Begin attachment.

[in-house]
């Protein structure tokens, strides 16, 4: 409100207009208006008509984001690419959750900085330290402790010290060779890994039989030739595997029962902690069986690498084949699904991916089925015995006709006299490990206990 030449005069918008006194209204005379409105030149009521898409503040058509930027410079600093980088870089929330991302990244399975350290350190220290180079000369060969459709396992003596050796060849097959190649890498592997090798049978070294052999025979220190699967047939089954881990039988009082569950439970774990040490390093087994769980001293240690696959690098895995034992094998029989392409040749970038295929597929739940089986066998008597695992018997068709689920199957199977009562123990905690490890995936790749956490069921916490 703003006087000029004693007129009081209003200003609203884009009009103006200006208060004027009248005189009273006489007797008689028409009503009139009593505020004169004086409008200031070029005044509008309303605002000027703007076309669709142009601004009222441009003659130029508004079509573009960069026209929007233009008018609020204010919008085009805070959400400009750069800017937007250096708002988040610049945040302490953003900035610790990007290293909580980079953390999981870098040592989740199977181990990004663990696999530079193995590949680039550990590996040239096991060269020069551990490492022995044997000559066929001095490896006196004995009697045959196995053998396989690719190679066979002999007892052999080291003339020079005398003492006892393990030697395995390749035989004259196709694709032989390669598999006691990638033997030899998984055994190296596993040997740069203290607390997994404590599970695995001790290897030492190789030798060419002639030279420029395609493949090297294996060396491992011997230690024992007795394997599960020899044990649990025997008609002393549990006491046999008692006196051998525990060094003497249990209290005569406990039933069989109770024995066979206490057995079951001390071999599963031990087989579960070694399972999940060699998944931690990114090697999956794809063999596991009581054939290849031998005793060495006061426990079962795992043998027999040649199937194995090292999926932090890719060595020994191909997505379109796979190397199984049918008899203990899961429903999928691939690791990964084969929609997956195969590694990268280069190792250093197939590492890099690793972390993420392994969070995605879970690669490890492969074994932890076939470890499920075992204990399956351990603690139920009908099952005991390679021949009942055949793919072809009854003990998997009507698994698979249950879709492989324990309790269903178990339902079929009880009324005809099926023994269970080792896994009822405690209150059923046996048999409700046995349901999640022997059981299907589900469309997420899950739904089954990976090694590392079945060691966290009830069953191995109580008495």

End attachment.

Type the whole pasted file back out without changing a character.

[in-house]
């Protein structure tokens, strides 16, 4: 409100207009208006008509984001690419959750900085330290402790010290060779890994039989030739595997029962902690069986690498084949699904991916089925015995006709006299490990206990 030449005069918008006194209204005379409105030149009521898409503040058509930027410079600093980088870089929330991302990244399975350290350190220290180079000369060969459709396992003596050796060849097959190649890498592997090798049978070294052999025979220190699967047939089954881990039988009082569950439970774990040490390093087994769980001293240690696959690098895995034992094998029989392409040749970038295929597929739940089986066998008597695992018997068709689920199957199977009562123990905690490890995936790749956490069921916490 703003006087000029004693007129009081209003200003609203884009009009103006200006208060004027009248005189009273006489007797008689028409009503009139009593505020004169004086409008200031070029005044509008309303605002000027703007076309669709142009601004009222441009003659130029508004079509573009960069026209929007233009008018609020204010919008085009805070959400400009750069800017937007250096708002988040610049945040302490953003900035610790990007290293909580980079953390999981870098040592989740199977181990990004663990696999530079193995590949680039550990590996040239096991060269020069551990490492022995044997000559066929001095490896006196004995009697045959196995053998396989690719190679066979002999007892052999080291003339020079005398003492006892393990030697395995390749035989004259196709694709032989390669598999006691990638033997030899998984055994190296596993040997740069203290607390997994404590599970695995001790290897030492190789030798060419002639030279420029395609493949090297294996060396491992011997230690024992007795394997599960020899044990649990025997008609002393549990006491046999008692006196051998525990060094003497249990209290005569406990039933069989109770024995066979206490057995079951001390071999599963031990087989579960070694399972999940060699998944931690990114090697999956794809063999596991009581054939290849031998005793060495006061426990079962795992043998027999040649199937194995090292999926932090890719060595020994191909997505379109796979190397199984049918008899203990899961429903999928691939690791990964084969929609997956195969590694990268280069190792250093197939590492890099690793972390993420392994969070995605879970690669490890492969074994932890076939470890499920075992204990399956351990603690139920009908099952005991390679021949009942055949793919072809009854003990998997009507698994698979249950879709492989324990309790269903178990339902079929009880009324005809099926023994269970080792896994009822405690209150059923046996048999409700046995349901999640022997059981299907589900469309997420899950739904089954990976090694590392079945060691966290009830069953191995109580008495």